Peter Papa eventually became a Demons' fan.
After sitting out the 1967 season as a transfer, Tony was in the NSU backfield in 1968 and 1969. He wasn't the impact player he had been in high school, but good enough for Hall of Fame honors there.
And so he played against Louisiana Tech in those seasons, and here is a story that Tech fans will appreciate.
The 1968 State Fair Game was a classic, won by Tech 42-39 on Bradshaw's 82-yard touchdown bomb to Ken Liberto that began with 25 seconds remaining and ended at 0:13. Those who witnessed it can't forget it.
A few seconds earlier, Tony Papa thought he had run for the first down that would have clinched a 39-35 Northwestern State victory. But an unusual penalty call against the Demons wiped it out. Fullback Richard Ware was called for "aiding the runner."
"The play was a power I, two backs leading and I was the 'I' back," Papa recalled. "I was carrying the ball behind Richard. Richard was flagged for aiding the runner No. 38. [But] No. 38 was in front of me, not behind, and the film proved it."
NSU then failed to convert on 3rd-and-6, had to punt, and Tony said, "You know the rest of the story."
We sure do. And us Tech people are thankful for the missed call.
Tony Papa didn't only excel at football. He was an All-State baseball player, too, for Jesuit as a senior, after starting at shortstop as a freshman and then as the only sophomore on the Flyers' state championship team in 1964. Plus, he played four years of American Legion summer ball, including two city/Fourth District championship teams for Cobbs Barbecue.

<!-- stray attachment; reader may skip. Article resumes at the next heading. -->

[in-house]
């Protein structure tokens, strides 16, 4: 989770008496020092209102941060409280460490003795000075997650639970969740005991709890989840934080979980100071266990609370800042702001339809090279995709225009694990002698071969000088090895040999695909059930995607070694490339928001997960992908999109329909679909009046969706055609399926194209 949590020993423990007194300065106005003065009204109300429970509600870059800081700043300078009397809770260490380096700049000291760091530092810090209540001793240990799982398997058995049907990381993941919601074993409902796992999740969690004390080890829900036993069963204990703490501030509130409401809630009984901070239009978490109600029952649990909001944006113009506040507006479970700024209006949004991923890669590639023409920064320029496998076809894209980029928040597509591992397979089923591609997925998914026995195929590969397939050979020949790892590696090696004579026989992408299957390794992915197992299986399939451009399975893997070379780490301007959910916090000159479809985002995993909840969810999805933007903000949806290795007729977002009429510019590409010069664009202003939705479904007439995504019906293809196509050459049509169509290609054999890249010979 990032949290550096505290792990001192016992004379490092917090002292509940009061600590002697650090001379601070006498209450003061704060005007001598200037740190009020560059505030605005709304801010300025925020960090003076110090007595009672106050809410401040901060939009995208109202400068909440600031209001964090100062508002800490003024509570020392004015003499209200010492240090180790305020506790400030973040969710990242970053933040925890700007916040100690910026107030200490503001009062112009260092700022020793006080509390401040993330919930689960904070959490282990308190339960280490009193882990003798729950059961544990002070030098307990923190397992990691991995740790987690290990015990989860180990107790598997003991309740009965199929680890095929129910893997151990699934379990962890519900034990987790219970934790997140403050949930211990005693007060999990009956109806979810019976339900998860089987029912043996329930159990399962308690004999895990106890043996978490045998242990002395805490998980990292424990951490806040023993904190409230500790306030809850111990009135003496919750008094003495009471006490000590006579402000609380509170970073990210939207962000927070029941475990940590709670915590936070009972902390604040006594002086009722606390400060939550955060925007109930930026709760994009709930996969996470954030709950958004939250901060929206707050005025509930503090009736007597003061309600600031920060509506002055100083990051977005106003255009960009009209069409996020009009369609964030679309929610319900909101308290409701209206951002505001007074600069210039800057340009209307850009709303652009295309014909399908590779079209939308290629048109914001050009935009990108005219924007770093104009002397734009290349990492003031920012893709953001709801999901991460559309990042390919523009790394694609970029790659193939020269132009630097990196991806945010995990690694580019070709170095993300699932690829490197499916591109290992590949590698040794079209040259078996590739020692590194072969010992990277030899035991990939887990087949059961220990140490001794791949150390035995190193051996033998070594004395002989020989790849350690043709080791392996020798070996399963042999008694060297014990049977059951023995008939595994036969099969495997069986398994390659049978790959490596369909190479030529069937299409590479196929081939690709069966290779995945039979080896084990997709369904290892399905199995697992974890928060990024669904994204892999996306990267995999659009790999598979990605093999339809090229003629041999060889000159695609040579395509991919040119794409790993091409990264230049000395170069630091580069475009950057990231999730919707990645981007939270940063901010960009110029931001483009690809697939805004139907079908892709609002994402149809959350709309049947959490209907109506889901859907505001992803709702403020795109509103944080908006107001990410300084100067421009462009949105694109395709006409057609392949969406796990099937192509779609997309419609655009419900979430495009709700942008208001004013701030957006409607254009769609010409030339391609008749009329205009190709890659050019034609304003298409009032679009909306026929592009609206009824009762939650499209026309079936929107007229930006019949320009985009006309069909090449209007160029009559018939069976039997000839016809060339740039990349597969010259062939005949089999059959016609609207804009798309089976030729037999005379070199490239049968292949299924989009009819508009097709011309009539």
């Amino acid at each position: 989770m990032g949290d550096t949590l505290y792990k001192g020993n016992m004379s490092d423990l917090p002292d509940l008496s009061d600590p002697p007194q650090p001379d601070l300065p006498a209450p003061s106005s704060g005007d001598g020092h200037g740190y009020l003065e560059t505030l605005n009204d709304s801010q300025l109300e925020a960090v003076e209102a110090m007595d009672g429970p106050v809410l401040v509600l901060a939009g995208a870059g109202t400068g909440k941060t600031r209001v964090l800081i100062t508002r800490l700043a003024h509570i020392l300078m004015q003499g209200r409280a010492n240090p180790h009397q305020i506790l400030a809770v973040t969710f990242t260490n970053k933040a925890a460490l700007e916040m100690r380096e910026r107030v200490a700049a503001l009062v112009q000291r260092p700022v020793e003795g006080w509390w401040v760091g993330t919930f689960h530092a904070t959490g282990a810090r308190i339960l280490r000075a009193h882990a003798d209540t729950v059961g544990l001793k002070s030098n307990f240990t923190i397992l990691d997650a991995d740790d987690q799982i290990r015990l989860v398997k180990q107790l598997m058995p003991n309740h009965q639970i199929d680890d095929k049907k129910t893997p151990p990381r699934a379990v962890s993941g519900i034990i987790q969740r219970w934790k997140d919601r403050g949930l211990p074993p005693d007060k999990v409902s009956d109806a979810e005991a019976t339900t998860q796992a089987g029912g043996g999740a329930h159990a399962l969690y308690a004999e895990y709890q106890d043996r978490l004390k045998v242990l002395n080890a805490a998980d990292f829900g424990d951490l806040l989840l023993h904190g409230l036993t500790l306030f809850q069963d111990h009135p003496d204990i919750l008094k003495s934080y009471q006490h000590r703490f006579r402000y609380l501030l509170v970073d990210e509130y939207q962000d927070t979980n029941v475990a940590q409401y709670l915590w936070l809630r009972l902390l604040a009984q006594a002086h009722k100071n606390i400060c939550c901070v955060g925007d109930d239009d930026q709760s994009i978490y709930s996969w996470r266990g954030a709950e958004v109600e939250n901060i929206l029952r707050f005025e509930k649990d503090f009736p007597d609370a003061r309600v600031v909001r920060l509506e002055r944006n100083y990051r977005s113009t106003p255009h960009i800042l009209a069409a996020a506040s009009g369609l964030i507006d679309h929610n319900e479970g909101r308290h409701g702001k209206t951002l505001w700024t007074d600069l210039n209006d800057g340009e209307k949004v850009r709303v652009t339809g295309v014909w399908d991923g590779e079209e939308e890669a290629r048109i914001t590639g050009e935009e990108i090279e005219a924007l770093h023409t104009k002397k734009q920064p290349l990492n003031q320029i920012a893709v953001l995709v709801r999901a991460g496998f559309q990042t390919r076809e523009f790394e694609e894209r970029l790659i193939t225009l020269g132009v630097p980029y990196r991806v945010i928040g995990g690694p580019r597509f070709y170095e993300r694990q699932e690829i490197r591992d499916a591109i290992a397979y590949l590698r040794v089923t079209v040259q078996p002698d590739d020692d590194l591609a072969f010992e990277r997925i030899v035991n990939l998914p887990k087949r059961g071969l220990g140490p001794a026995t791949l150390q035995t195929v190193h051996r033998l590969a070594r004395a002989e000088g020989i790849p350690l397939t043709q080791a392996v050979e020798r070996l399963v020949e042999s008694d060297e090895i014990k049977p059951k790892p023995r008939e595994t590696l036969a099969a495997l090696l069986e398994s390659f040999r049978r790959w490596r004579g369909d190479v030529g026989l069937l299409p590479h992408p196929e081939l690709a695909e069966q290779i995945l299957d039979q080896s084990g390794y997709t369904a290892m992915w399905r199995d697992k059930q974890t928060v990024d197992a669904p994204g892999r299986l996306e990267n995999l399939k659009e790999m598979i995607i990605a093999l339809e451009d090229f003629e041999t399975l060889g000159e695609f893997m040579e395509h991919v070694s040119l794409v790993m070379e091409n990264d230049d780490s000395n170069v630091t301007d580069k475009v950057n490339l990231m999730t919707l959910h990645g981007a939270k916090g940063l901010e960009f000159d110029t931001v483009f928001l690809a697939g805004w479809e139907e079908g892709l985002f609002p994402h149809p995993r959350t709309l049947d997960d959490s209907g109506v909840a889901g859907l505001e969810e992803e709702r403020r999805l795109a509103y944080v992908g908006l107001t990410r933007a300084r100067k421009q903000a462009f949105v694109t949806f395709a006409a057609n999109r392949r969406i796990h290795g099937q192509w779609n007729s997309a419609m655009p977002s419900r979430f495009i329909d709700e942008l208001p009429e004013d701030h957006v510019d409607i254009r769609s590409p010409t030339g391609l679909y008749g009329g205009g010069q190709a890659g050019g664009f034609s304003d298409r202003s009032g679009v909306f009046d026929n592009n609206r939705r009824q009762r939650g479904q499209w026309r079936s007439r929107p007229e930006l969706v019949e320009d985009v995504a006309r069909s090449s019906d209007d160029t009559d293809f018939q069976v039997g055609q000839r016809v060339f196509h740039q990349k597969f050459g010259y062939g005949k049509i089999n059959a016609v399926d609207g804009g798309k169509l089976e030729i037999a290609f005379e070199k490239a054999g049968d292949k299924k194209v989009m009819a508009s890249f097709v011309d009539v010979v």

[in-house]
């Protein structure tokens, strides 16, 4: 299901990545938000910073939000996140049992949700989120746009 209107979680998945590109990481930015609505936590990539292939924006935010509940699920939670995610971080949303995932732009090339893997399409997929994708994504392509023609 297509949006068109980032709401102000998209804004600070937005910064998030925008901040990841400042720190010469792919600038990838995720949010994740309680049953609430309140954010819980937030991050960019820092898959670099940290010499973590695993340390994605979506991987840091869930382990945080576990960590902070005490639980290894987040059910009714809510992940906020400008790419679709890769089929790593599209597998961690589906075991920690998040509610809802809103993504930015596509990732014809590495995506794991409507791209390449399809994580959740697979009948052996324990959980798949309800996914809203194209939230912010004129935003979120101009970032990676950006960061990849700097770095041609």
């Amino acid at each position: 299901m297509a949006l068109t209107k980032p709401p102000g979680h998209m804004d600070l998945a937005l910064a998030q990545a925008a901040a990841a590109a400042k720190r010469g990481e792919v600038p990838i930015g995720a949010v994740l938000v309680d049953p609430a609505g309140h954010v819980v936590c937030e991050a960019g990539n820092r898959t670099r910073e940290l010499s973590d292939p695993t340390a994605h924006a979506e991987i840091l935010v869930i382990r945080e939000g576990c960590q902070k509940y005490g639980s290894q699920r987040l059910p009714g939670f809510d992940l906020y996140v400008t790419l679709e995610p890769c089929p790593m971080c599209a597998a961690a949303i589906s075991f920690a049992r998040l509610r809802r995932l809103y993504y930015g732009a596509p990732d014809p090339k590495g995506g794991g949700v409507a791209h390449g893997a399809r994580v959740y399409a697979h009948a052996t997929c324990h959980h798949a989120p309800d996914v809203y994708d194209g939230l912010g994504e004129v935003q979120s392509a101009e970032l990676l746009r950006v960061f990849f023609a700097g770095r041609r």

Like I said before, a sensational athlete.
His football career ended with a spring-training concussion in 1970 and Peter Papa's advice: "You've had a great career, you're not going to play at the next level, so don't take a chance. Finish school and stay healthy."
"My Dad was a wise man; that was the right decision," Tony reflected.
While NSU coach Glenn Gossett didn't want him to quit playing ("he was as nice as could be about everything," Tony said), he became a non-athlete, a regular student -- and then a graduate. And, he married Carla.
He returned to Jesuit in the fall of 1971 as a coach on a Tony-dominated coaching staff (Sardisco head coach; Papa, Rinaudo and Catanese as new assistants).
After a couple of years, he left coaching to help his father run the family grocery business for five years, then moved gradually into insurance sales -- and he's still at it.
In his 1981 book, Jerry Byrd picked Papa as one of the all-time running backs in North Louisiana high school football.
"Papa was the most explosive high school runner I've ever seen," Byrd wrote. "He would've easily broken the state record for rushing yardage in a season if a knee injury hadn't ended his [junior] season after five games. He never completely regained his quickness after surgery, although he was good enough to repeat as an All-Stater the following year. He was also a super defensive back."
It has been 3 1/2 decades since then and that area has had many outstanding running backs. But I'd say few were as exciting, as dynamic, as Jesuit's little No. 24 in 1964-65.
That tough little kid could run.
(Photos from Shreveport Journal/Football Country and SB Metro Leader -- the NSU Independence Bowl luncheon, 2014)